A blog for better streets and public spaces in Portland, Maine.

Monday, August 13, 2007

The Maine State Pier: Onramp to the New Franklin Superhighway

The Peninsula Traffic Plan of 2005 recycled the 1960s-era concept of turning Franklin Arterial into a six-lane trench of freeway traffic. Unsurprisingly, the Plan failed to garner any popular support, and it remains in limbo.
The Peninsula Traffic Plan of 2005 was universally panned and consigned to the dusty files of City Hall's netherworld for its complete lack of consideration for anyone who might want to navigate downtown Portland without an automobile.

Written by suburban traffic engineers Gorrill-Palmer1, the Peninsula Traffic Plan envisions a few nightmare scenarios for downtown Portland: eight lanes of speeding traffic at the edge of Deering Oaks Park, a six-lane Franklin Arterial that runs through a trench through downtown, streets so dangerous that pedestrians need bridges in order to cross them, and numerous other wet dreams for anyone who yearns for the halcyon days when we wantonly bulldozed our cities to make way for more cars.

At the intersection of Marginal Way and Franklin, GP proposed nine lanes of traffic. The proposal would be so dangerous to pedestrians that a separated bridge (yellow dotted line) would be necessary in order to cross.
In spite of its shortcomings, certain foul elements of the Peninsula Traffic Plan refuse to die. Most recently, the idea of widening Franklin Arterial at Marginal Way has been revived, and traffic engineers are trying to link the idea to the mess on the Maine State Pier. A May 21 memo (see page 9) from MDOT engineer Stephen Landry to developer Ocean Properties states that
"...some off-site mitigation is expected to be required, including additional turn lanes or traffic signals and possibly some ramp widening at Franklin Street I-295 interchange...

It matters little that this memo was written for Ocean Properties; the other development team (Olympia) is also planning on building more off-site parking, which will still clog area roadways and justify widening projects in MDOT's worldview. Plus, Olympia's traffic engineers aren't exactly progressive urbanists: they happen to be the same Gorrill-Palmer firm that wrote the bankrupt Peninsula Traffic Plan of 2005.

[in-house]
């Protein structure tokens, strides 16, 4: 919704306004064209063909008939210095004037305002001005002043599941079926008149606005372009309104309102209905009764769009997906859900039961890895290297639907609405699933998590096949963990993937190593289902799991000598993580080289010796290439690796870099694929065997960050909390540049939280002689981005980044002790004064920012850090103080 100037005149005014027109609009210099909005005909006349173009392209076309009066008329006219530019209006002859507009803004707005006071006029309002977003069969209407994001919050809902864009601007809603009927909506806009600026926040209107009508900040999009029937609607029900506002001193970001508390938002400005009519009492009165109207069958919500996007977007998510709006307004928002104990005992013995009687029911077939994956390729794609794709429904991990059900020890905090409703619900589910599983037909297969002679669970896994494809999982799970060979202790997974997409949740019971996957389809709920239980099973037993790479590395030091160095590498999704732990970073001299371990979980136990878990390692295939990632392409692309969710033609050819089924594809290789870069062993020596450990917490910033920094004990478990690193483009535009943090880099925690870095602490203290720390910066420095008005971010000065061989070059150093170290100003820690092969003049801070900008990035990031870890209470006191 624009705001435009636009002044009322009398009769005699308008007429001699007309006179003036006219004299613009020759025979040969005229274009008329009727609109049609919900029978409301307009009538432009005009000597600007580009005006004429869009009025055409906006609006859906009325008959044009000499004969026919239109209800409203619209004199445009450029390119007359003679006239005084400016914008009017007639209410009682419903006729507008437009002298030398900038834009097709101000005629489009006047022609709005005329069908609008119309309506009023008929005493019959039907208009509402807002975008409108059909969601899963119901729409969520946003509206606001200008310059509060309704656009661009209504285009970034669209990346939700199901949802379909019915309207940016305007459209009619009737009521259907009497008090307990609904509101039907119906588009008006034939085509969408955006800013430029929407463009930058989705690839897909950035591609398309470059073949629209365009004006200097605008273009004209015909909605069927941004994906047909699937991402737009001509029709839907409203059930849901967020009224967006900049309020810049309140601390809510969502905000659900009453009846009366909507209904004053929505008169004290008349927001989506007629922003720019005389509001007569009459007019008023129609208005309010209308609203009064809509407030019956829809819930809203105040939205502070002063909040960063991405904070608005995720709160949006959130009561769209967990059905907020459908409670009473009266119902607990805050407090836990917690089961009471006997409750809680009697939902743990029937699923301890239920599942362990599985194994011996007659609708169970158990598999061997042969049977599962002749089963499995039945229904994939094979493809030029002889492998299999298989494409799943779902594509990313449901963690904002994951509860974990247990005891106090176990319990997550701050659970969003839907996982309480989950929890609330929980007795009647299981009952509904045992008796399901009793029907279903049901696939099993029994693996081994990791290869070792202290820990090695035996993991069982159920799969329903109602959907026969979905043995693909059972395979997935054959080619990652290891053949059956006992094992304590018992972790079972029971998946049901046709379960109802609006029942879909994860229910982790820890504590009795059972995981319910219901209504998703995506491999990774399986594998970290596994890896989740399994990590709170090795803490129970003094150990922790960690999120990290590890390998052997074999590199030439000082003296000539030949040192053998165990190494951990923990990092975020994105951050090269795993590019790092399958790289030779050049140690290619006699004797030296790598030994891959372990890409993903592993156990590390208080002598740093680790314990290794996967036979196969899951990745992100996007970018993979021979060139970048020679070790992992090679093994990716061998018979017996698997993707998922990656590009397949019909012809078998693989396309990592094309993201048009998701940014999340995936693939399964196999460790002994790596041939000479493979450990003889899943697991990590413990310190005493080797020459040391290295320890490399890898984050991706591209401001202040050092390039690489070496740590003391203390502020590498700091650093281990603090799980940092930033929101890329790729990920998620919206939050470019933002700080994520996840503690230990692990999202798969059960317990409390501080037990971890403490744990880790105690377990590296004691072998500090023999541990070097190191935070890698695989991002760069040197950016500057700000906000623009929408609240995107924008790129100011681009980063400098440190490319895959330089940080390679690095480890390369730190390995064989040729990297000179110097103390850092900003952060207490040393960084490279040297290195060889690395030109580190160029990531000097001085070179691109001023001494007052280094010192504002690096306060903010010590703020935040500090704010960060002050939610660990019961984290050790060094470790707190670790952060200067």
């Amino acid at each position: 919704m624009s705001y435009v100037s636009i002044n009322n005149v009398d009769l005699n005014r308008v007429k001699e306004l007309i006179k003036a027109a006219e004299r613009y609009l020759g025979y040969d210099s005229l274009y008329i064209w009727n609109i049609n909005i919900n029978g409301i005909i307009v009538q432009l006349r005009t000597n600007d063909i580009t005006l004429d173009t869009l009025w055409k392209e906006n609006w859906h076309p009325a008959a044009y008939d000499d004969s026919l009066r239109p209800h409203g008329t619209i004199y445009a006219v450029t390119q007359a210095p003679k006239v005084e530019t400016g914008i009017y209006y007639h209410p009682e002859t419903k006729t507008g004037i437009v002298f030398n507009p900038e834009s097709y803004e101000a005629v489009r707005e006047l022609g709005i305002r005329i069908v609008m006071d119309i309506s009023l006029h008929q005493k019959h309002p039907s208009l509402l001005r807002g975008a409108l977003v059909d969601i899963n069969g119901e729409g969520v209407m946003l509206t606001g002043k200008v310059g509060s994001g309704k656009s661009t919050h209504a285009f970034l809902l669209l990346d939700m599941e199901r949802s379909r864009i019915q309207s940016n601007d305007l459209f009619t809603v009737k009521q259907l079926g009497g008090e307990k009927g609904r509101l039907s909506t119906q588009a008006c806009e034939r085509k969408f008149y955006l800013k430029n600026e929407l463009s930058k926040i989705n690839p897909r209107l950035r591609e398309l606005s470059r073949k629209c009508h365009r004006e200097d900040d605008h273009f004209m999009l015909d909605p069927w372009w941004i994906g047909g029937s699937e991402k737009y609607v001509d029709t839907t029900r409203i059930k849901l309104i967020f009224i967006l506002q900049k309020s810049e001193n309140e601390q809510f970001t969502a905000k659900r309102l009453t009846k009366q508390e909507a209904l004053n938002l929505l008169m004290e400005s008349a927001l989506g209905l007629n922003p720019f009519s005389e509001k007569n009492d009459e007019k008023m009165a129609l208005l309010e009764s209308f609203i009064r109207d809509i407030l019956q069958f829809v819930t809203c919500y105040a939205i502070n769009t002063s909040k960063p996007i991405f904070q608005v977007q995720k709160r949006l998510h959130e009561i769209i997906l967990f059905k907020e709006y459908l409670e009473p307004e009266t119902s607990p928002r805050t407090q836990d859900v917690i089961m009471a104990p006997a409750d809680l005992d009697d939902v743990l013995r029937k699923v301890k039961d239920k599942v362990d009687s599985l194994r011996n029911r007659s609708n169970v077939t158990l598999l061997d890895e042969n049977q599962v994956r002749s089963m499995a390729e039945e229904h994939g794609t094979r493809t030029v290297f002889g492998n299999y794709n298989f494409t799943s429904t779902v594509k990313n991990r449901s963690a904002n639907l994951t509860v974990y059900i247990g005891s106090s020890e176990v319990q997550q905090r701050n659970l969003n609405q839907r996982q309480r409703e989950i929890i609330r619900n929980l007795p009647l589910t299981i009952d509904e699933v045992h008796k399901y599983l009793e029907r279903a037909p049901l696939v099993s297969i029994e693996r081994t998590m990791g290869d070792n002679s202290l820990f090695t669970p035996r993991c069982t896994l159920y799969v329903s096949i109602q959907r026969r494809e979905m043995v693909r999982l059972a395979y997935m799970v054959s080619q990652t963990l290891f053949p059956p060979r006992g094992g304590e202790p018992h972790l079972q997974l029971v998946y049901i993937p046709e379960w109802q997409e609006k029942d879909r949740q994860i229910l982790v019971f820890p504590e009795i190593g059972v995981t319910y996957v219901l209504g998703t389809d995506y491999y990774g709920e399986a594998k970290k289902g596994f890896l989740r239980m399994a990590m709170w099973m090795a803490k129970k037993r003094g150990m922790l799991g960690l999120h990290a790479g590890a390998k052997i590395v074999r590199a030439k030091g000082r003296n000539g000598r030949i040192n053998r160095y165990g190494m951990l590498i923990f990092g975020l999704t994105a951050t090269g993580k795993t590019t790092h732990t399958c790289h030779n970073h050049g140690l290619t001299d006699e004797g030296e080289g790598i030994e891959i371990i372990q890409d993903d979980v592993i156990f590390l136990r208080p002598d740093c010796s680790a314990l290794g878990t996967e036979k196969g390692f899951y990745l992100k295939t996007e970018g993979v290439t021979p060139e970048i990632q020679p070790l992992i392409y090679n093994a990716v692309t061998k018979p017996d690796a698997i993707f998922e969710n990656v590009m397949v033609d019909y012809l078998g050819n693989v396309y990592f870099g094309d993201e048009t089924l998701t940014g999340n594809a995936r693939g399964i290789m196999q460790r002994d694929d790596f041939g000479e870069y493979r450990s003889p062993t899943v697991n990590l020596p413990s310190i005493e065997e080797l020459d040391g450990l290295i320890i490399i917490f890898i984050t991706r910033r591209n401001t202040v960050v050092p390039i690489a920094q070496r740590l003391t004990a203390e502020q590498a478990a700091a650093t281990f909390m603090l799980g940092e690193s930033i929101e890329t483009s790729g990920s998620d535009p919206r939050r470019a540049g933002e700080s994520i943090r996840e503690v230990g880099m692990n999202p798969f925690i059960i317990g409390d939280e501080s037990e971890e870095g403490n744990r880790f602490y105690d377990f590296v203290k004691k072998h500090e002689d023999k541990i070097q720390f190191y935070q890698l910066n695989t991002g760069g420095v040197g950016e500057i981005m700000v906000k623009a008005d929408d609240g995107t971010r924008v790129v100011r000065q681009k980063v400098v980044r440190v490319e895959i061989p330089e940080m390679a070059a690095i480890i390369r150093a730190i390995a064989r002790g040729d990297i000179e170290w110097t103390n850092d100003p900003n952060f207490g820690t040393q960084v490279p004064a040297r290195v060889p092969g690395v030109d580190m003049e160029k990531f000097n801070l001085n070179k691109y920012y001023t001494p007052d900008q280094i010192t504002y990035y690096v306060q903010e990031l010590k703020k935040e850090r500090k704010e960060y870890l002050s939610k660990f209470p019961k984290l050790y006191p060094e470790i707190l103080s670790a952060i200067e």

So how can Portland citizens keep the development on the Maine State Pier from becoming an on-ramp to the dreaded Franklin Superhighway to Hell? Simple: write to your City Council (you can find the e-mail addresses above in the next post - avoid the "black hole" on the City's web page) and demand that a project of this size should be postponed until Portland completes its upcoming study of pedestrian, bicycle, and transit traffic downtown.

Unless that happens, we can count on more cars, more air pollution, more pavement, and more misery in general from these developers.

1Perhaps not coincidentally, Gorrill-Palmer Consulting Engineers, Inc. operates in the village of Gray, Maine, a locale for which years of intense traffic from the nearby Maine Turnpike has driven the town to designate "blighted" status. In other words, years of traffic engineering prescriptions of the sort contained in the Peninsula Traffic Plan have made a literal slum of Gorrill-Palmer's own hometown.

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